Everyone speaks of love; most people "make love." A female loves her young and will fight for them; Carmen is killed by her lover in the passion of frustrated love. The Christian saint loves God; the Hindu Chakta and the Persian dervish sing or dance until they collapse in a frenzy of love for the Eternal Beloved; and Romeo and Juliet, Tristan and Yseult die of love. Millions begin really to live only as love takes them and renews them through delight and through pain. Love, always love!
"God is love," the Apostle tells us; but life, too, is born of love, is consummated in love. Love and death; orgasm and ecstasy; holiness and tragedy; the feverish dream-visions of mystics and adolescents, the embraces of wedded conformity or the sex play hiding boredom or emptiness under the pretense of love adventures. What confusion surrounds this little word — love!
Why must it serve all purposes? Does it refer actually to a multitude of very different feelings, acts, levels of consciousness — or is there only one feeling, one power, one driving urge expressing itself along many paths, taking a myriad of forms to reach its essential goal? What could this goal really be?
In these few pages, I shall try at least to suggest the nature of this goal; having stated it, I shall show that in the vast cyclic drama, or "play," of existence, this power — "love" — operates fundamentally in two ways or at two levels. In men and women, two modes of expression of love very often blend or are harmonized in a subtle, usually unclear, manner.
Really, the answer to this question is very simple. Love is that power which urges every form of existence to realize as yet unrealized potentialities of existence and, thus, to become more than it has been so far — or, at least, different. Love is essentially born out of the urge to change — or, in a negative sense, the urge to avoid change and to escape from an inwardly disturbing, perhaps frightening, compulsion to leave behind the past and to enter a path of total transformation. Was not Venus, goddess of love, born out of the ever-moving, restless sea? But this sea also is a vast resting place for all the refuses of man as well as for the slow disintegration of mountains; its depths know the peace which forgives and forgets, absolution for the multifarious errors, sins and tragedies of human egos.
To the materialistically oriented biologist or psychologist, love appears as a kind of halo surrounding the sexual urge for reproduction. It is the glamour which entices boy and girl to overcome their innate insecurity, their fears of the opposite sex; and this glamour is distilled by glands, just as alcoholic intoxication is the by-product of chemical reactions affecting the nerves and organs of the body. "Nature" arouses love in men and women as it provides colors and plumages in order to lead male and female to the biological dance of fecundation through which life is perpetuated.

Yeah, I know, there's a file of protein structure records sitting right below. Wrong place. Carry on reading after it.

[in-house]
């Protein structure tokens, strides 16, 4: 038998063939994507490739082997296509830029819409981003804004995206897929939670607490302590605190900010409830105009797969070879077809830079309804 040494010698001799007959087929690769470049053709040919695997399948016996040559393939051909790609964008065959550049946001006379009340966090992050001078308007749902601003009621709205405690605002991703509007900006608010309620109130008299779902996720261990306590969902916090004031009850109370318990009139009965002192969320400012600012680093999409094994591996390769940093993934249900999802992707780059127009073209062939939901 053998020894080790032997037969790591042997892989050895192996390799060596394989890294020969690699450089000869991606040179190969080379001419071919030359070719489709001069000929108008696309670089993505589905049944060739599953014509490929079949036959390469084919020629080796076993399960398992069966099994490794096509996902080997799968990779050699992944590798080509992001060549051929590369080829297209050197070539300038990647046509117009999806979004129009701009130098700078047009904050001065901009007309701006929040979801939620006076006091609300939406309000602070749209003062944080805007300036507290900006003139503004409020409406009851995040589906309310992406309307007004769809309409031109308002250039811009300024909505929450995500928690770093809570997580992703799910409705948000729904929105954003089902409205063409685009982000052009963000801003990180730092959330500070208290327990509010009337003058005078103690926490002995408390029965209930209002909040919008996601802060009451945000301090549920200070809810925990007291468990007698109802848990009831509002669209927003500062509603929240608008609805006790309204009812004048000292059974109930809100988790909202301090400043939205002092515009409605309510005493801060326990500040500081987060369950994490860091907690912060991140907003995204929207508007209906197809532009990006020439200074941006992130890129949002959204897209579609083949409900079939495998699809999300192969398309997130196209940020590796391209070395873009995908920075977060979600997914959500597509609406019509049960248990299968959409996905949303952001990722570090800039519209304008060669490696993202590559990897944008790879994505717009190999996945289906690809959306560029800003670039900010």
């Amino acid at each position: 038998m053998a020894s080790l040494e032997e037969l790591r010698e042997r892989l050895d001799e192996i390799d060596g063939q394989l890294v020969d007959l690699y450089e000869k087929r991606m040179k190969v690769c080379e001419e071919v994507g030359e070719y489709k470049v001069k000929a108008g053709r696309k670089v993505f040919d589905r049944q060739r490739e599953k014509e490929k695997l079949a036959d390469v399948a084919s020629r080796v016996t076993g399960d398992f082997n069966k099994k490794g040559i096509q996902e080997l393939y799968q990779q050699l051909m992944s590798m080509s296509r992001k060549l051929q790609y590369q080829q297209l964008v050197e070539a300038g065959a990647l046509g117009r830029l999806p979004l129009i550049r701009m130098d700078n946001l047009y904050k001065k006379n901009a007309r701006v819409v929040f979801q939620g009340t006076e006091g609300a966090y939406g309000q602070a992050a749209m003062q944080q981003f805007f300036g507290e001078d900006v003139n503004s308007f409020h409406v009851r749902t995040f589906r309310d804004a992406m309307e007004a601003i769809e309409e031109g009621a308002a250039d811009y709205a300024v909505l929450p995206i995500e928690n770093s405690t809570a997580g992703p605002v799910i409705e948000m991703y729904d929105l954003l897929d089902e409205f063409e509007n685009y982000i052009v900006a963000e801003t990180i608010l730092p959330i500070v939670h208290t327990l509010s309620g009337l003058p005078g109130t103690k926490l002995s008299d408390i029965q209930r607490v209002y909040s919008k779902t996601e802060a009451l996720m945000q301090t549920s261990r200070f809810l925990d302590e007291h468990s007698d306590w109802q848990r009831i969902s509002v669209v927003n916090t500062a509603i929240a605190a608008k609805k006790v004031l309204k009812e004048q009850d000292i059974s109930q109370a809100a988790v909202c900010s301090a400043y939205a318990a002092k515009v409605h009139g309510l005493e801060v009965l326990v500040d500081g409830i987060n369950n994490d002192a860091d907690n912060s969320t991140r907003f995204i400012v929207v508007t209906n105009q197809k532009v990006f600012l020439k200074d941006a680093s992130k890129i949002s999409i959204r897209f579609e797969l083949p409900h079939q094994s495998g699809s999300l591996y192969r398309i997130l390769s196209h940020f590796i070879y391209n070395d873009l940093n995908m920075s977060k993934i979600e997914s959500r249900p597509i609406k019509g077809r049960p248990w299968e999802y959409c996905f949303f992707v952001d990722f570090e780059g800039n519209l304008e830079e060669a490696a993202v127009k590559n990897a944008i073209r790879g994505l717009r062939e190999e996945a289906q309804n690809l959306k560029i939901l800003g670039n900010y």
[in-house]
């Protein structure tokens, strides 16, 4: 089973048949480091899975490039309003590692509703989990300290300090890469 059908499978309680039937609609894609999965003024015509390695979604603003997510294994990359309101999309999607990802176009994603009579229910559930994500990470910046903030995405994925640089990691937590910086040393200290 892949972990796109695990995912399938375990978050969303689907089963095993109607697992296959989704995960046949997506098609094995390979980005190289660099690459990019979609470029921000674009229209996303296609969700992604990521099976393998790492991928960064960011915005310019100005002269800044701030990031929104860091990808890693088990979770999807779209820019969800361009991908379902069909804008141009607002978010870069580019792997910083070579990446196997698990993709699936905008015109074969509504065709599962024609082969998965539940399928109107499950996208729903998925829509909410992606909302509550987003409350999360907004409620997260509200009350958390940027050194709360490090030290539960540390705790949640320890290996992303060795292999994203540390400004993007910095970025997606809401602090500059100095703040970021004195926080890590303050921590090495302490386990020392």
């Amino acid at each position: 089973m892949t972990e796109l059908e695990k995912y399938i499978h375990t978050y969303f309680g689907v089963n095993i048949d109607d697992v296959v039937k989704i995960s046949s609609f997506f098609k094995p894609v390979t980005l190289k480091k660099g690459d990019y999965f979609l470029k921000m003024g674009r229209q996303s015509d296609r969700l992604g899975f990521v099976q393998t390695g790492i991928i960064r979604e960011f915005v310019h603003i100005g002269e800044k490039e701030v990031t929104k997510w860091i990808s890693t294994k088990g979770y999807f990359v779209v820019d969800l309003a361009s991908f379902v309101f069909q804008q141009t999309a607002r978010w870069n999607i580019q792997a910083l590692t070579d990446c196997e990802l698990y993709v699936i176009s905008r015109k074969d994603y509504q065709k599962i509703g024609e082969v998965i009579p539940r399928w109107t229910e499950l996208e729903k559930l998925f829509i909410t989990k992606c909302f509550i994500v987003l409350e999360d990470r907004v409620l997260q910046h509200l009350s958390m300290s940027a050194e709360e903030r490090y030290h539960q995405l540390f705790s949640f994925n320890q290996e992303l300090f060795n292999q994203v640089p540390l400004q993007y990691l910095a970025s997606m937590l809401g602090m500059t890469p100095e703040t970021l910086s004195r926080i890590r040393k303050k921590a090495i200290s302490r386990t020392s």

Yet life also did exist and cells did multiply at great speed before sexual differentiation occurred on earth. Sex, even in its most primary aspects, does not merely answer the need for reproduction; its goal is to open up paths of transformation. Sexual activity is an activity fundamentally geared to change and mutation, thus to the actualization of what was at first mere potentiality, to the revelation of the as-yet-unknown, the mystery. Sex means the possibility of an infinite variation in biological genetic development; and love, even in the most bio-psychic sense of the word, is also a power of mutation. It changes the perceptions, the responses, the character of those whose consciousness and ego are swept into the field of its tensions, its desires, its climaxes and its frustrations, its joys and its tragedies.
French poet Edmond Rostand, in his famous hymn to the sun, glorifies the giver of light and of shadows, saying, "O, Thou, without whom all things would be only what they are!" This is true of sex and love as well. It is true of all deeply experienced human relationships, for all change comes through relationship. Love is simply the most powerful, the most transforming mode of relationship — the one most likely to make of a human being more than what he or she was until drawn into the fire, and perhaps the light, of the most central of all human feelings and movements.
Yet love, too, can follow the way of the shadow. Those whom it touches may shrink in confusion or fear, clinging to the fallacious security of the ego, the familiar, the consciously known and classified. They become, in some degree, "different," but also essentially defeated; and the ego walls close upon the consciousness which turns to the past for frozen models and obsolete worship.